Hello, I am afraid that the expert you have requested is not currently available. Still I am Dr. B, a licensed veterinarian and I would like to help you with your wee one today.
Now as I am sure you can appreciate when we see any lump on our pets, we do have to consider a range of issues. Still if this is a lump could have suddenly appeared, then we'd have consider trauma induced hematomas (blood blister like lesions), soft tissue swelling, abscesses, and insect sting induced allergic reactions. Of course, if it has been there longer, then cysts, benign growths, an enlarged lymph node (if this is just under her neck by the jaw), salivary gland inflammation, and tumors (ie sarcomas, adenocarcinomas, mast cell tumors, etc) would also be a concern.
Now with these in mind, we can start some supportive care to try and rule out some of these. To start, if there is any chance of a bee/spider/wasp sting or bite, then we can reduce allergic type swelling using antihistamines. Commonly we will use Benadryl (Diphenhydramine). A low dose (ie. 0.5mg per pound of body weight twice daily) is often enough to reduce these signs over a few days. We do usually like to keep the dose low, as they can have drowsiness with this medication (just like people). As well, of course, this medication shouldn't be used if your wee one has any pre-existing conditions or is on any other medication without speaking to your vet first.
Furthermore, to reduce swelling with any of these sudden appearing concerns, you can also start warm compressing this lump. This can reduce inflammation as well as encourage hematomas and allergic reactions to settle. Just to note, you can make a safe warmer for use as a warm compress by filling a clean sock 2/3rds full with uncooked white rice. Tie it closed and microwave (approx 1-1.5 min). Before use, do make sure to shake to allow the heat to distribute before using as a compress. (If it cools, you can re-warm as required).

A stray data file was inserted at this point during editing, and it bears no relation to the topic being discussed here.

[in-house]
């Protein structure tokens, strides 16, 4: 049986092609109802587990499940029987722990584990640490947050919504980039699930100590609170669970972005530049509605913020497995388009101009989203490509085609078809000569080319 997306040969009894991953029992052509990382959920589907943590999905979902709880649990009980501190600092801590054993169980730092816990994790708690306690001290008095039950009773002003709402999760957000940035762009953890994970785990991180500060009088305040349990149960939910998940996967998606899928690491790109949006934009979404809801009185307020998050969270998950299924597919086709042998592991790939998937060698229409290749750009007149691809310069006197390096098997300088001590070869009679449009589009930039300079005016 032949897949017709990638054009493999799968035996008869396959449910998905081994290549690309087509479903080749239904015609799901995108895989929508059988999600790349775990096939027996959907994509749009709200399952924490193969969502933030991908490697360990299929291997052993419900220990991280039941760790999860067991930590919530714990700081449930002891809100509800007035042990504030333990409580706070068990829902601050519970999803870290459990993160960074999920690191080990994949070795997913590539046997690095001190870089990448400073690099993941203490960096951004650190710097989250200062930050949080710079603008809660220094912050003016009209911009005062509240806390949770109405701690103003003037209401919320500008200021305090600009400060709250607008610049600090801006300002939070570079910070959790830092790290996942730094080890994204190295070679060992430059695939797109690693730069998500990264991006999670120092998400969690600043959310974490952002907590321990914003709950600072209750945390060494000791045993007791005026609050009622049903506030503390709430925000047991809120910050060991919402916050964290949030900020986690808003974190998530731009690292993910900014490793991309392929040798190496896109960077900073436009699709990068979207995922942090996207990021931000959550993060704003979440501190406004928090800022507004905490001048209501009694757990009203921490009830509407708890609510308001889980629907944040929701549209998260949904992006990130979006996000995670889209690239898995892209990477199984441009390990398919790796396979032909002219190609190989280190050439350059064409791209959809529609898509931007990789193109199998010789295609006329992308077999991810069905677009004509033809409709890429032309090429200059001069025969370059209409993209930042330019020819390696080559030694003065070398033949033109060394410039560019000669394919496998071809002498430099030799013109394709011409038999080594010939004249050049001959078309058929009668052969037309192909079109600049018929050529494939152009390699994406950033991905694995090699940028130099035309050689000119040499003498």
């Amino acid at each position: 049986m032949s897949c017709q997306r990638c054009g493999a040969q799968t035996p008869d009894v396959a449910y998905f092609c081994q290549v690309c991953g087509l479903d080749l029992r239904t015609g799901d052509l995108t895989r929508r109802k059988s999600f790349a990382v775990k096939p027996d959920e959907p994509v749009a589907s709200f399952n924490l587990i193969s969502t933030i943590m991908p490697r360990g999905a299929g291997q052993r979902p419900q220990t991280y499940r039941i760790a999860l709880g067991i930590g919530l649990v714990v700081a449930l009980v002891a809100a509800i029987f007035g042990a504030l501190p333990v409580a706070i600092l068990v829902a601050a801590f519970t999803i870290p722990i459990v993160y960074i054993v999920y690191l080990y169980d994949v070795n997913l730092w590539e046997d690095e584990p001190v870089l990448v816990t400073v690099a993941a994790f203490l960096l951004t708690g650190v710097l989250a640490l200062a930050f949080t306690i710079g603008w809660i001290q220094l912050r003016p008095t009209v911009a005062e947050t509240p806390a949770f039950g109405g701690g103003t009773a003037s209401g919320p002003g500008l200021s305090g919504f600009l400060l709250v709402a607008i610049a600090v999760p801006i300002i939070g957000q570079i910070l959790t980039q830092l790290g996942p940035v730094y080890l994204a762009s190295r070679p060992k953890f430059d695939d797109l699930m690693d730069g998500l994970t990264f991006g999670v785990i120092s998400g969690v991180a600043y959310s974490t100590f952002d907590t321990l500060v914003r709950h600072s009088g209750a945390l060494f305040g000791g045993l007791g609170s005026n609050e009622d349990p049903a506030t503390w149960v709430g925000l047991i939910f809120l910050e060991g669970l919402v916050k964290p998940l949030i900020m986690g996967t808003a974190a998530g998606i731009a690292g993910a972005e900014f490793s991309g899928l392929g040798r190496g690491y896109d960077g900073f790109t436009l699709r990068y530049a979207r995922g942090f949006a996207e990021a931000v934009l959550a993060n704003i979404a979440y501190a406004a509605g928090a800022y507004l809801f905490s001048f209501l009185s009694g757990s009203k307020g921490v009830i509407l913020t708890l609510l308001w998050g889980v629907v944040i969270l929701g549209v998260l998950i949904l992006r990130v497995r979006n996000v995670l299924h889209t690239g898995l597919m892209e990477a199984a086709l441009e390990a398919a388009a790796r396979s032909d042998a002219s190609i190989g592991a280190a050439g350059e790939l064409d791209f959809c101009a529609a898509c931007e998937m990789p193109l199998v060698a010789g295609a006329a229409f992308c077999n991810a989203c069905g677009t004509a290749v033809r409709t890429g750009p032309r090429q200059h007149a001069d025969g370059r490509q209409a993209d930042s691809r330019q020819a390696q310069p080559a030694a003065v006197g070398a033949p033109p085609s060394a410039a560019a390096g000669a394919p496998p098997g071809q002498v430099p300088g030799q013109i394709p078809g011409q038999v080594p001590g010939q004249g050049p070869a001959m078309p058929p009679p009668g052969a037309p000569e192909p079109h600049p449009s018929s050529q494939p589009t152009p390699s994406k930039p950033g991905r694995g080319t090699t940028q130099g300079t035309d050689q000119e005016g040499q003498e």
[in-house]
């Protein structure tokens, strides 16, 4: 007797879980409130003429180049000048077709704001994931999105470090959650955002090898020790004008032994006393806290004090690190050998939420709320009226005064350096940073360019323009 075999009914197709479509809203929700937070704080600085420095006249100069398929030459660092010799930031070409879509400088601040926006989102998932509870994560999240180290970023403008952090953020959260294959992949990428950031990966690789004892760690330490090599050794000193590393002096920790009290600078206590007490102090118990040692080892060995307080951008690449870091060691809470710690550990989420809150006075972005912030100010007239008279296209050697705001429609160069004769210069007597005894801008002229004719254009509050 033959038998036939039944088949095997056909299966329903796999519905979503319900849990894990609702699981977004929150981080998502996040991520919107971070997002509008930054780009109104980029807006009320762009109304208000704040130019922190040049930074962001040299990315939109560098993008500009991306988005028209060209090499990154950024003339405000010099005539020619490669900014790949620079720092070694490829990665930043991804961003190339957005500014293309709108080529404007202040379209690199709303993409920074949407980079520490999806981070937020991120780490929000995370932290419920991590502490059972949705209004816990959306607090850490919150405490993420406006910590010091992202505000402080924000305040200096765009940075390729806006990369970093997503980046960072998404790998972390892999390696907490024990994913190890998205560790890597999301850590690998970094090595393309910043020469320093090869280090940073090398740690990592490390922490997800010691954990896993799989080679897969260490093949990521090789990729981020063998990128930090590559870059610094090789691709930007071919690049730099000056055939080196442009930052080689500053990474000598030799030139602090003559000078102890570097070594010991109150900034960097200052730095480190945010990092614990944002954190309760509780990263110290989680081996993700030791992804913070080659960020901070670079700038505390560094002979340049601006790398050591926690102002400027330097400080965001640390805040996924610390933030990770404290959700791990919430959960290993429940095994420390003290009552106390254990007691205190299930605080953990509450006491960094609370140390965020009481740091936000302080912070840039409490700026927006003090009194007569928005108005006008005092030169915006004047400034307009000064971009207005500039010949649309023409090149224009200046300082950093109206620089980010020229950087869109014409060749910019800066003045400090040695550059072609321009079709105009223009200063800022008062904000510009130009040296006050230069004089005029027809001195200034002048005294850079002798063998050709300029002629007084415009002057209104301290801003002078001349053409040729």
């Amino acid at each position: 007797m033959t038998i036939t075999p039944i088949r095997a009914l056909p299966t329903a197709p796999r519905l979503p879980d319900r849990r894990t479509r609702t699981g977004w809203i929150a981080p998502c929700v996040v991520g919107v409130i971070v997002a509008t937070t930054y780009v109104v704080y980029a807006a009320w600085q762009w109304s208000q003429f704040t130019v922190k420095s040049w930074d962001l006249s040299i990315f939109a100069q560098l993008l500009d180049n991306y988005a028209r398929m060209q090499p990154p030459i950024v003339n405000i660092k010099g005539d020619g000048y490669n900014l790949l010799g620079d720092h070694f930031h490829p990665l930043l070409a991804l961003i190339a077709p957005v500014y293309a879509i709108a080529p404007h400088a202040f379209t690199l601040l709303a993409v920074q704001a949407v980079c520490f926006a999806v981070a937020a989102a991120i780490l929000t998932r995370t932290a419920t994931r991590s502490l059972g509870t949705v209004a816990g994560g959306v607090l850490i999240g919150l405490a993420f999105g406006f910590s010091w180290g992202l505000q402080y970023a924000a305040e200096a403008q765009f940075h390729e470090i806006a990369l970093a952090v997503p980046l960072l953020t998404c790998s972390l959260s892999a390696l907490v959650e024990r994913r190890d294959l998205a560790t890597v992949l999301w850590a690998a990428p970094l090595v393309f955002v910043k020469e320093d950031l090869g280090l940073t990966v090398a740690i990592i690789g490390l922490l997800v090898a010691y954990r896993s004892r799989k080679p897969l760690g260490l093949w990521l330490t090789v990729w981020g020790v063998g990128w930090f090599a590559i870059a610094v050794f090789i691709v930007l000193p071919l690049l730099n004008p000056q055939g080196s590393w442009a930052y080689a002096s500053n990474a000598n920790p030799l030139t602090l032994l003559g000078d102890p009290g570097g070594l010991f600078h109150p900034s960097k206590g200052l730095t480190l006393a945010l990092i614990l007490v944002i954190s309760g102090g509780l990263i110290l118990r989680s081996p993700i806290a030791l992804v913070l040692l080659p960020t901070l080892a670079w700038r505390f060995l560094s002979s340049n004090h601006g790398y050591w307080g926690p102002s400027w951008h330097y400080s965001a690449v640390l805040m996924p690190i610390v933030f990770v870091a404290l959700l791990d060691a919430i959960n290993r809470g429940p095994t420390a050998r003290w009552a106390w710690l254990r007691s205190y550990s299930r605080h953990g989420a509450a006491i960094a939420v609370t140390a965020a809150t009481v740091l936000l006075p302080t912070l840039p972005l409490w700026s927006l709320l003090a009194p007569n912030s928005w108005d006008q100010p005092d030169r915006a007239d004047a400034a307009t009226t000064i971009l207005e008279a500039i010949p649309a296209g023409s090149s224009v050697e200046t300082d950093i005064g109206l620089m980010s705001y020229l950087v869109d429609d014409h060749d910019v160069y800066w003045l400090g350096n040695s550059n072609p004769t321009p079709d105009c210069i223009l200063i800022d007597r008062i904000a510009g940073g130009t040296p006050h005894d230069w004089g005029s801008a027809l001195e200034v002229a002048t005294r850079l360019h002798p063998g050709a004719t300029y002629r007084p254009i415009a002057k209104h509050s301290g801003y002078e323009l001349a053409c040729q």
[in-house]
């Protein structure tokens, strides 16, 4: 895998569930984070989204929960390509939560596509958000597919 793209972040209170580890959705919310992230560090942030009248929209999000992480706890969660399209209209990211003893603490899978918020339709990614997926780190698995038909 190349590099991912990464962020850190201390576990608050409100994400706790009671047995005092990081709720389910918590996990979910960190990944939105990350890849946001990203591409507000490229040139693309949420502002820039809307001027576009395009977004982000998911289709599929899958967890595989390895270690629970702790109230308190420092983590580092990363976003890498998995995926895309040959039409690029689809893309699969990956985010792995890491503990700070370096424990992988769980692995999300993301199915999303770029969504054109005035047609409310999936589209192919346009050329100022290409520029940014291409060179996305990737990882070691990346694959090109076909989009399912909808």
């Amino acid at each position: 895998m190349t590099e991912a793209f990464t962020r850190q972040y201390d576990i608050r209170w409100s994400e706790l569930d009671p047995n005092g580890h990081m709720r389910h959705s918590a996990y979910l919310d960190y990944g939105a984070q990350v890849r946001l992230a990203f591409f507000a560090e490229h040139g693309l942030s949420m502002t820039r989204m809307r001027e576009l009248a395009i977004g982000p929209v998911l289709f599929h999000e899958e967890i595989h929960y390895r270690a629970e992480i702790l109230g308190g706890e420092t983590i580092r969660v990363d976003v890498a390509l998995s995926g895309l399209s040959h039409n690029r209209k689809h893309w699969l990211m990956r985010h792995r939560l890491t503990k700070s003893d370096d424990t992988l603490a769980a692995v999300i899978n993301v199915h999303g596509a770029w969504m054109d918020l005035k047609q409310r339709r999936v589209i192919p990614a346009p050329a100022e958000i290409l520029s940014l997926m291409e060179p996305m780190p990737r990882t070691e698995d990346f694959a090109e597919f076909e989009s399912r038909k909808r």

Now if you use the above, but the lump doesn't settle within 24 hours, then it does mean that we need to consider those other issues. In that case, the best way to approach an abnormal lump like this is to have your vet evaluate the lump via fine needle aspiration (FNA). This is where the vet uses a needle to harvest cells from the lump. If the remove pus, then this tells us that there is infection present and antibiotics can be dispensed. If blood or blood stained fluid is removed, then trauma was most likely and pain relief/pet-safe anti-inflammatories can be used to settle the swelling. Otherwise, if the above are not found, then the cells they harvest can be stained and the identity of the nature of the lump can be determined and whether it is something that is concerning or needs more serious treatment. In regards ***** ***** this can run between $50-100 depending on the practice and whether she needs sedation. And of course, further to this costs would be based on what is present and therefore what treatment was needed (ie antibiotics, anti-inflammatories, chemo, or surgery). Though your vet will always be able to provide an estimate prior to any further treatments.
Overall, if this lump is sudden in appearance, we would consider those initial sudden onset concerns. Therefore, as long as it’s not painful or obviously draining pus, then you can try the above to rule out those aforementioned concerns. Otherwise, if this doesn’t settle or may have been present for longer; then we’d want to have your vet sample this lump to identify its cause so that appropriate treatment can be initiated to address it for Penelope.
I hope this information is helpful.
If you need any additional information, do not hesitate to ask!
All the best,
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